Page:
Most of you probably know who I am, but for those that don't I will explain my MS story. I was diagnosed with MS in October of 2013. I had no idea how my life would change after MS. In the early stages I had trouble with all of my everyday motor skills like walking, vision, and strength. I would find out that this was normal for people with MS, but it was not normal for me. I was unable to drive for over 90 days. This meant I was having to take public transporation everywhere or ask friends and family for rides to and from work, doctors appointments, and events.
I remember my first MS walk and that I was so inspired to finish it even though I could not walk on a straight line longer than 2 steps. I pushed myself through the walk and had to grab a nurse afterwards because I felt like I was going to faint. I have been very lucky that my body has responded well to my MS treatments. After the first 6 months with some amazing medicine, my body was starting to repair itself and I was able to see again, which gave me the freedom to start driving again.
Since my diagnosis I have looked at life differently. Life is now more valuable to me than before my diagnosis. I was much more careless with my diet and lifestyle before MS. I noticed that I not only have an amazing family, but I have friends and colleagues that also care about me. I have had many friends and colleagues that would give me rides to and from work in the beginning. I have had dozens of friends show up in support of my MS battle. I continue to ask for support for MS as I have personally seen the changes that funding can do for someone with MS. I learned so much about MS at the first walk and how many support systems there are for people with MS and friends/family memebers of people with MS.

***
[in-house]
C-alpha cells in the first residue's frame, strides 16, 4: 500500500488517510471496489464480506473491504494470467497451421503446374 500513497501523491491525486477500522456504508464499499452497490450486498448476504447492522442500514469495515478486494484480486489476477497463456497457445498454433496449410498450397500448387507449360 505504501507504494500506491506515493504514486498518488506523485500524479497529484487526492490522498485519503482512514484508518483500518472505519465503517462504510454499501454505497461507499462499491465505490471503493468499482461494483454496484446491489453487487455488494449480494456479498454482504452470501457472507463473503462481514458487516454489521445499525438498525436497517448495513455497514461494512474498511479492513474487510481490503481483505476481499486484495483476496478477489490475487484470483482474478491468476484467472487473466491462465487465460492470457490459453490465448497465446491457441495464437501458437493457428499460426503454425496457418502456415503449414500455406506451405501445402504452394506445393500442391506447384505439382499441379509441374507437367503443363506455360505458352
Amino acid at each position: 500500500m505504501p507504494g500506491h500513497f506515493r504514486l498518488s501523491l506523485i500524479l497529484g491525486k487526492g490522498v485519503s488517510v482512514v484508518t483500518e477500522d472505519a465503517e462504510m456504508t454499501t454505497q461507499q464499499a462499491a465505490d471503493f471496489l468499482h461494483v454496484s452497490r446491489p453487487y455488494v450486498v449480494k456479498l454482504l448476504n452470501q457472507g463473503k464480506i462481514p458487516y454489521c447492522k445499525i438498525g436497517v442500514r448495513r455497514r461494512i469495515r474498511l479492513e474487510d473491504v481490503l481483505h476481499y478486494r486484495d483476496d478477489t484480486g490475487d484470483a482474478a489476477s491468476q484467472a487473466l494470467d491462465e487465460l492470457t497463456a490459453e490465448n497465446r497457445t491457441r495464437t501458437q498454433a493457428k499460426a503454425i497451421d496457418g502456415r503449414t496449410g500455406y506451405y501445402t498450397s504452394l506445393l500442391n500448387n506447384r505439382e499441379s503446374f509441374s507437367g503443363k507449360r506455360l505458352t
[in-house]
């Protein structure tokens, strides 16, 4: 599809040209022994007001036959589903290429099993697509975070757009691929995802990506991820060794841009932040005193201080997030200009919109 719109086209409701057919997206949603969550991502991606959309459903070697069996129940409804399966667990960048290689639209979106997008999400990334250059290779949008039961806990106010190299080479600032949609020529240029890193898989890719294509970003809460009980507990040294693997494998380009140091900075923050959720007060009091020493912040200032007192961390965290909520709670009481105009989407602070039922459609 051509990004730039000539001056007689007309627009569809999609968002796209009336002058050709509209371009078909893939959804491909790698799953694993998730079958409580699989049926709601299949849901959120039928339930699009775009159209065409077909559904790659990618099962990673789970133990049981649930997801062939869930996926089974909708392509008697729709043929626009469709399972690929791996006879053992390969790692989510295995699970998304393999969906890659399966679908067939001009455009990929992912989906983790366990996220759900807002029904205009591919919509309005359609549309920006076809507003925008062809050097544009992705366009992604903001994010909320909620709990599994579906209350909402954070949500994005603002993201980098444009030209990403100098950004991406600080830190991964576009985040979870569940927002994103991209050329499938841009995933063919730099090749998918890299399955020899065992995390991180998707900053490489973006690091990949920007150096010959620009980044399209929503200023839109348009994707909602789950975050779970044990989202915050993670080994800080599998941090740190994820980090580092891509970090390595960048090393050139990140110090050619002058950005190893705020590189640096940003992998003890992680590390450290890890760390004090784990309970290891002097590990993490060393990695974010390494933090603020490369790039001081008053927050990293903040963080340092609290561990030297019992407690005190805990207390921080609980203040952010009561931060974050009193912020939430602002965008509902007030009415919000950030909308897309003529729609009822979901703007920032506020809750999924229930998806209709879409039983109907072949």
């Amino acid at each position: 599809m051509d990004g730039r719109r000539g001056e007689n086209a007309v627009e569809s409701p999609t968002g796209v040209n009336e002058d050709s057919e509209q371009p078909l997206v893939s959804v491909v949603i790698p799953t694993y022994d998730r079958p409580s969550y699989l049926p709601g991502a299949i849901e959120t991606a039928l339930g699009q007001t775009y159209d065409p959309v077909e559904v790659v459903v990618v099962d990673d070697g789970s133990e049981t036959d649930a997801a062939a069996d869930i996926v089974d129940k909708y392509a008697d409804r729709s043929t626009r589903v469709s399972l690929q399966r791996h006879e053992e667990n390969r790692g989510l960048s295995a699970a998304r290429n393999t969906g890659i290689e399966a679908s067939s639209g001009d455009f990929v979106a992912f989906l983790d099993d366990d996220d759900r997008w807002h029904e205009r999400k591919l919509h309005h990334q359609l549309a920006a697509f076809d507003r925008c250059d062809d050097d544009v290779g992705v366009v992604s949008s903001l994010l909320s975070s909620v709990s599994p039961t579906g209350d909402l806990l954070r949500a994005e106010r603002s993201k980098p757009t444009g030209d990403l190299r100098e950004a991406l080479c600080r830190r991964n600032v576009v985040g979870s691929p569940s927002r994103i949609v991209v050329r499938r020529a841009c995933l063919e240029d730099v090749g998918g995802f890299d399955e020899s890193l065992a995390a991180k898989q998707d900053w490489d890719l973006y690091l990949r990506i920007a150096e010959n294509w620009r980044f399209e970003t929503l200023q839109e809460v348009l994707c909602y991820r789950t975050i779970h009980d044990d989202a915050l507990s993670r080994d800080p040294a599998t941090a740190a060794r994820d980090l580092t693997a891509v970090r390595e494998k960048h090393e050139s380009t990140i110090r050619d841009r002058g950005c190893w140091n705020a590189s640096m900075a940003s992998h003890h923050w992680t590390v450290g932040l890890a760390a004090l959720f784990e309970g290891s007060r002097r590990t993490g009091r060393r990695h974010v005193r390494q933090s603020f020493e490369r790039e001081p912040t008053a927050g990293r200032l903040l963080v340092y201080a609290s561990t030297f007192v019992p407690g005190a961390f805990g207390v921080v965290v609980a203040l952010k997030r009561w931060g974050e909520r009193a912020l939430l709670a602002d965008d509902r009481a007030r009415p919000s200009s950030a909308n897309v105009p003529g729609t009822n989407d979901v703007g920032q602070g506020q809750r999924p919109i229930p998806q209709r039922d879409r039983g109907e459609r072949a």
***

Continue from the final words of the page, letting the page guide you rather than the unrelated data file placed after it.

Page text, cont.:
I have one question for you, will you join me?
When you make a donation, you are changing the world for people affected by MS. Symptoms of MS range from numbness and tingling to blindness and paralysis. The progress, severity and specific symptoms of MS in any one person cannot yet be predicted, but advances in research and treatment are leading to better understanding and moving us closer to a world free of MS. Most people with MS are diagnosed between the ages of 20 and 50, with at least two to three times more women than men being diagnosed with the disease. MS affects more than 2.3 million worldwide, and there is not yet a cure. Every dollar raised matters to those affected by MS. Thank you for your support.
Want to join our team?
We’d love to have you. Come walk with us and share in an experience that will change lives—including your own.
Randy and Carla
Friends & Family
Mr. George Dorsey
Mr. Michael Ward
Mr. Jeremy Ratike
AJ & Baillie
Allison & Alex Miller